TRENTON – Senate Health, Human Services and Senior Citizens Committee Chair Joseph F. Vitale announced yesterday that the committee will hold a hearing on Monday to examine the lead crisis affecting thousands of children in communities across New Jersey.
“While the overall number of children in New Jersey registering with elevated blood lead levels has declined over the years, the lead crisis plaguing our state is far from over. Every child that is exposed to toxic levels of lead matters and needs our help, and it is our collective responsibility to protect our state’s youngest residents,” said Senator Vitale, D-Middlesex. “Holding this hearing will allow us to learn more about the troubling facts reported recently and will provide us with a better sense of direction in terms of ongoing and future efforts to end the lead crisis in New Jersey.”
In 2015, there were more than 3,000 new cases of children under six with elevated levels of toxic lead reported in New Jersey. Since 2000, about 225,000 children in the state have been afflicted by lead, according to advocates. A higher percentage of children were found with elevated blood lead levels in Irvington, East Orange, Trenton, Newark, Paterson, Plainfield, Jersey City, Elizabeth, Atlantic City, East Brunswick and Passaic, and in Salem and Cumberland counties. The proportion of children in these communities is higher than those affected by lead in Flint, Michigan.
Lead poisoning can cause irreversible brain and nervous system damage and a lifetime of behavioral and learning problems, all with no obvious symptoms and all of which are preventable. According to the Centers for Disease Control and Prevention, no safe blood lead level in children has been identified. The reference level, or “blood lead level of concern,” at which CDC recommends public health actions be initiated is 5 micrograms per deciliter (µg/dL). In New Jersey, blood levels of 10 µg/dL or greater may lead to case management by the local health department.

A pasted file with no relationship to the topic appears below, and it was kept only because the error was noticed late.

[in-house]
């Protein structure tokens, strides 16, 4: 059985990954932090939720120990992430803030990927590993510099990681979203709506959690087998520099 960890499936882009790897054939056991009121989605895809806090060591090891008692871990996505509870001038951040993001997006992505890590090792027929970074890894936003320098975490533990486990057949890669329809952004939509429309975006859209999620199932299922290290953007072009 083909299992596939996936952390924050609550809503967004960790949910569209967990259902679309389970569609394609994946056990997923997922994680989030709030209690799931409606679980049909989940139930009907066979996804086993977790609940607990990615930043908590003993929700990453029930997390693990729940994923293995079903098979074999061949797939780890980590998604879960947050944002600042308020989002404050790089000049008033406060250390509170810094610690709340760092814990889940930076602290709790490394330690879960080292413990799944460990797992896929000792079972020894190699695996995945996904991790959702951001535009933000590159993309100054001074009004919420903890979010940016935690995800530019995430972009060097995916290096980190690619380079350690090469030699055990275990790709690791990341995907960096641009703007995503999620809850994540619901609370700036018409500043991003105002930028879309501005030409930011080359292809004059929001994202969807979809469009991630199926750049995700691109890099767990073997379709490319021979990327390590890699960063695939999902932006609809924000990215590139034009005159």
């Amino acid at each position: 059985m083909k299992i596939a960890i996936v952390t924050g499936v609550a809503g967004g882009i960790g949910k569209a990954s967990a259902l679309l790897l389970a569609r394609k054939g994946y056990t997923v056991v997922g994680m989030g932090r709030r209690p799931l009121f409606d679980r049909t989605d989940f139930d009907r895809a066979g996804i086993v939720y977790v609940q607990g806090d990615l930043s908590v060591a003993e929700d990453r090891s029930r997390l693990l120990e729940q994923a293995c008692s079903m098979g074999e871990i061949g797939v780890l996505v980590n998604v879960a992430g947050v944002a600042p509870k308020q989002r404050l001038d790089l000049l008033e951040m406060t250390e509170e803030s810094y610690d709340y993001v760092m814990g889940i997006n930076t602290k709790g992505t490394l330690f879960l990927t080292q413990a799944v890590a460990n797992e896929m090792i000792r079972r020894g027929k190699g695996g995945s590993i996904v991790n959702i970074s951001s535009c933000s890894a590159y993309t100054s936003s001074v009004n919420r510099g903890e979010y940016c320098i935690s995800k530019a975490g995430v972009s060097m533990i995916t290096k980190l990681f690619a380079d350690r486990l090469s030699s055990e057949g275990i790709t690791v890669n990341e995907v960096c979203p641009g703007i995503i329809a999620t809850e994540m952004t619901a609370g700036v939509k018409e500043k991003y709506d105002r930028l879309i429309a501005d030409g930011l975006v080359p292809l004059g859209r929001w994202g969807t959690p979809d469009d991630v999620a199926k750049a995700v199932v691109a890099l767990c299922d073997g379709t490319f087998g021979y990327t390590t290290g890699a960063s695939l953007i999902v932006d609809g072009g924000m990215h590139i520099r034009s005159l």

Senator Ronald Rice, D-Essex, has led the effort to address the lead crisis in New Jersey. He has sponsored legislation that would provide $10 million in funding in the current FY16 budget to the Lead Hazard Control Assistance Fund, which provides funding to address lead-based paint in New Jersey in a comprehensive and focused manner. The City of Newark far exceeds every other large municipality statewide in the number of children younger than six years with elevated blood lead levels.
“The permanent damage caused by lead poisoning on the body and brain is preventable, yet thousands of children are registering elevated blood lead levels across New Jersey every year. The problem especially affects children in the poorest areas, members of racial-ethnic minority groups, and those living in older rental properties,” said Senator Rice. “This is an urgent matter that requires our immediate attention and action.”
Invited guests include members of the health care community, anti-poverty advocates, and other leaders in the effort to protect New Jersey’s children from the dangers of lead exposure.
The Committee will begin consideration of bills on its agenda on Monday, February 29, 2016, at 1:00 PM in Committee Room 1, 1st Floor, State House Annex, Trenton, New Jersey, followed by the hearing.